This is where I first had my burritos and fell (almost) in love with it. The one I visited today is the Fleet Street branch – there is another Chilango on Upper Street, Islington. Good vibe, colourful decor with the highlights on pink stools and the glass counter where you may observe the staff make fresh guacamole. The Subway-style menu layout makes it easy to order. Pick your style of burritos, your meat, your veggie and your sauce. You don’t need background knowledge in Mexican food as all things are labelled in easy English terms – pork, steak, chicken. Good things about Chilango are that (1) many things are made on the premise and (2) they mostly source British produce. Price-wise – say, one burritos with one drink – it won’t cost you more than £7.

Verdict of the Day?

Massive burritos, served almost hot and with a cute logo! The fillings, however, were not drained well enough and the juice went all over the place. I was really conscious eating this as the thing I wore cost .. well .. a lot! Also, it was not wrapped tightly enough. On this occasion, I went for the pork filling, which was mild to the point of blandness. They have Cholula Hot Sauce and Tabasco on the side for Mexico-Americano masochists. All in all? Not my pick, I’m afraid.


Mas Burritos on Urbanspoon

The Covent Garden branch – as there is the other branch in Chancery Lane – is my neighbourhood cafe. Vibrant scene, little cactus decoration and friendly staff. And it’s exactly where I turned a burritos addict. The menu requires more knowledge into the Mexican terms. You’ll be reading carnitas instead of pork, barbacoa instead of beef and you should also be able to differentiate between grilled chicken and chicken tinga. For a burritos virgin, you might find yourself baffled by all that. Adding to the linguistic drawbacks, the ingredients are not prepared at the premise. One burritos here plus one drink will cost around £6.50.

Verdict of the Day?

This is my most favourite high street burrito place, though the piece isn’t as eye-bulgingly massive as at Chilango. The fillings are usually well drained and tightly wrapped, which truly facilitates the eating! The meat, whatever you pick, is bold in its flavours and the spices come through nicely. But, the burritos here are never as hot as at Chilango. My favourite picks are Barbecoa – deep, dark and rich – and Chicken Tinga – sweet and tender. The packaging is not consistent, though. If you opt to eat in and are lucky, you’ll get poshed up basket with free nachos. If the luck isn’t on your side, you’ll get a paper plate. That said, Mas Burritos houses the best selection of Cholula Hot Sauce – sorry I’m a real chilli whore – with choices from the Original, the Garlic and Chilli to the super heated Chipotle mix. This is my pick, of course!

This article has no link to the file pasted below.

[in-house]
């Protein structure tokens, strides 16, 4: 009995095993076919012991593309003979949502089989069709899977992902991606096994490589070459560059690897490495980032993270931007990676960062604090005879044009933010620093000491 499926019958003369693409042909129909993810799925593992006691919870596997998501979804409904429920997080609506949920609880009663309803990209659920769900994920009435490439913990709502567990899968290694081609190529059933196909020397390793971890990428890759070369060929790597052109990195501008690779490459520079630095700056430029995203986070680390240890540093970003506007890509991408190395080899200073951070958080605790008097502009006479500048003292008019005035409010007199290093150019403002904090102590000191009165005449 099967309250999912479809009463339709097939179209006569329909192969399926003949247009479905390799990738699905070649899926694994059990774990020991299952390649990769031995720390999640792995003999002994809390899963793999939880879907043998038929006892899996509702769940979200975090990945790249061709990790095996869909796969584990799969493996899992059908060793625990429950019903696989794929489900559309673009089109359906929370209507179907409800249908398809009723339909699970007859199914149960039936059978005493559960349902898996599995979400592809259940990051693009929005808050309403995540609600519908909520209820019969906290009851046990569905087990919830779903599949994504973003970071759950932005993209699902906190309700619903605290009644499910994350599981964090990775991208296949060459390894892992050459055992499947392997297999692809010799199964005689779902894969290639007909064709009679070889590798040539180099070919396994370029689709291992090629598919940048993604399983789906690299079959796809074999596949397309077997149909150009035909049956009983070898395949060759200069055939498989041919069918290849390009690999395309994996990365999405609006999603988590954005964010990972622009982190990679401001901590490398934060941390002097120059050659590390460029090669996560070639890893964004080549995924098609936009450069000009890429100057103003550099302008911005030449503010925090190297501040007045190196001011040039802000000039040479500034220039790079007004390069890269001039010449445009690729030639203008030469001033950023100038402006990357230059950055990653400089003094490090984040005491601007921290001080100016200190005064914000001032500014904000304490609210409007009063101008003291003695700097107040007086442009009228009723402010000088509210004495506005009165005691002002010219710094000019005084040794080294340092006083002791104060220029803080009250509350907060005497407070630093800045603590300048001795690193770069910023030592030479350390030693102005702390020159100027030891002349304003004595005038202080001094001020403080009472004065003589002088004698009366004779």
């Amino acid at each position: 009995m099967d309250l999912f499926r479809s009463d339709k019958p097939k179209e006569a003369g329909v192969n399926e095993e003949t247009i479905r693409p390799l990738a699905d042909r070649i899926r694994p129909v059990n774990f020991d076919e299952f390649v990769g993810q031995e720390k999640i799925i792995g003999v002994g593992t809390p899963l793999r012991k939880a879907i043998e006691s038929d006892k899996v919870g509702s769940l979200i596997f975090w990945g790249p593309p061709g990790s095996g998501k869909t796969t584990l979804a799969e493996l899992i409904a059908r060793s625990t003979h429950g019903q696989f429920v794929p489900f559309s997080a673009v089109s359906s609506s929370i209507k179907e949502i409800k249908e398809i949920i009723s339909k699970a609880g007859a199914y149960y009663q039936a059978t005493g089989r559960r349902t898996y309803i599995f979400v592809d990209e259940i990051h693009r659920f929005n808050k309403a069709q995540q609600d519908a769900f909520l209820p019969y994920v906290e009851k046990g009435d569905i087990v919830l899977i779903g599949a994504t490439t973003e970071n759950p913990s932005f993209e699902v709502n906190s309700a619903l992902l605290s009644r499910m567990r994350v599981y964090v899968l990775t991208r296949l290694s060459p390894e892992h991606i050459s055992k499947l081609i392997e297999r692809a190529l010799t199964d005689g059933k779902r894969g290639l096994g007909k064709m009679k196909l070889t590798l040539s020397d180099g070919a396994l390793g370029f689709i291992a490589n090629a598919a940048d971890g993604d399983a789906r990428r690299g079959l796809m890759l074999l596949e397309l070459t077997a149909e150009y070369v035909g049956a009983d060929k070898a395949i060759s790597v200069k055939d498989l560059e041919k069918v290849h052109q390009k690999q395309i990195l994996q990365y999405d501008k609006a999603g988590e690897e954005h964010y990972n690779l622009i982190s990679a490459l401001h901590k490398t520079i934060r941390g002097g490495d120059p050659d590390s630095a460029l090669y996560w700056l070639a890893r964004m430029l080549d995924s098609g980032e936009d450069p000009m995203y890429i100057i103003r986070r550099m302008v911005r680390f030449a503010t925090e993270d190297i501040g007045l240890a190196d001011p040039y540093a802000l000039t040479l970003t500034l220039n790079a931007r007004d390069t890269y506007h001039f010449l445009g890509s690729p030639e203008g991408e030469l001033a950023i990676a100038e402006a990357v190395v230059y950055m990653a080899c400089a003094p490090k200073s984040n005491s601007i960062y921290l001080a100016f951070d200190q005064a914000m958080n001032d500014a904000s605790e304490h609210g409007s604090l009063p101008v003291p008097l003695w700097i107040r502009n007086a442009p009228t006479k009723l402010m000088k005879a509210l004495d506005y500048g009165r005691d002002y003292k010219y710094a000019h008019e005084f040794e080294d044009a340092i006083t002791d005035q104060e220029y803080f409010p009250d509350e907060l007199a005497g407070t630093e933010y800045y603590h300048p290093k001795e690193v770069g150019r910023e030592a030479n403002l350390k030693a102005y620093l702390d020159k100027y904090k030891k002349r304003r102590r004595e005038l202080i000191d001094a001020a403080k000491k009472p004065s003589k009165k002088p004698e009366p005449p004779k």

Lucky day …

Not-so-lucky day … but the burritos are always very good! The thing is called Mas Fajitas – with peppers and onions instead of refried beans – with Chicken Tinga.


Chipotle Mexican Grill on Urbanspoon

This is a true American import and I understand it was much anticipated, not the same sense as Dinner by Heston, I must add. The place looks a bit like a factory cafeteria and lacks warmth. The price is a little more upmarket than the rest mentioned in this post. Say, one burrito plus one drink will cost around £8. The menu is easy to read – beef, pork, chicken – though its American original uses terms like Carnitas and Barbacoa.

Verdict of the Day?

I asked for a naked burritos with barbacoa. Great quality meat. Well seasoned and well cooked, though not as rich and bold as Mas Burritos. Overall, this does worth a pound extra. To me, there is no negative about Chipotle and it’s down to preference only!

Tucking in …


Benito's Hat on Urbanspoon

The last one and it’s also round my corner. Benito’s Hat on New Row looks more like a cheap canteen but the price range is similar to Chilango, and it proves on a couple of occasions with robotic staff. They shout, “Guacamole, salsa and cheese?”, but as my preference goes, when I tell them to opt out the guacamole and the cheese, I can often see this horrific look on their face, as if I bugger their burritos. The menu reads easy, like Chilango. Actually, it reads easier. I once asked for a naked burritos, a common terminology for a burritos without the tortilla wrap. Again, the staff looked mortified. Enough said…

Verdict of the Day?

This came as a surprise. My burritos was wrapped in a near square shape. It was hard to eat. The meat was also not nicely drained and at the end of the quick meal my hands were wet. Smell-wise? My cat mistook my hand for that of the burritos I’d just eaten. Also, the proportion of everything inside was just wrong. Too much rice, not enough meat. Bla bla bla .. I wasn’t impressed at all. Well, in their defense, you’ll always get free nachos.

I hope this helps you find the burritos of your choice in London!

Hasta pronto xx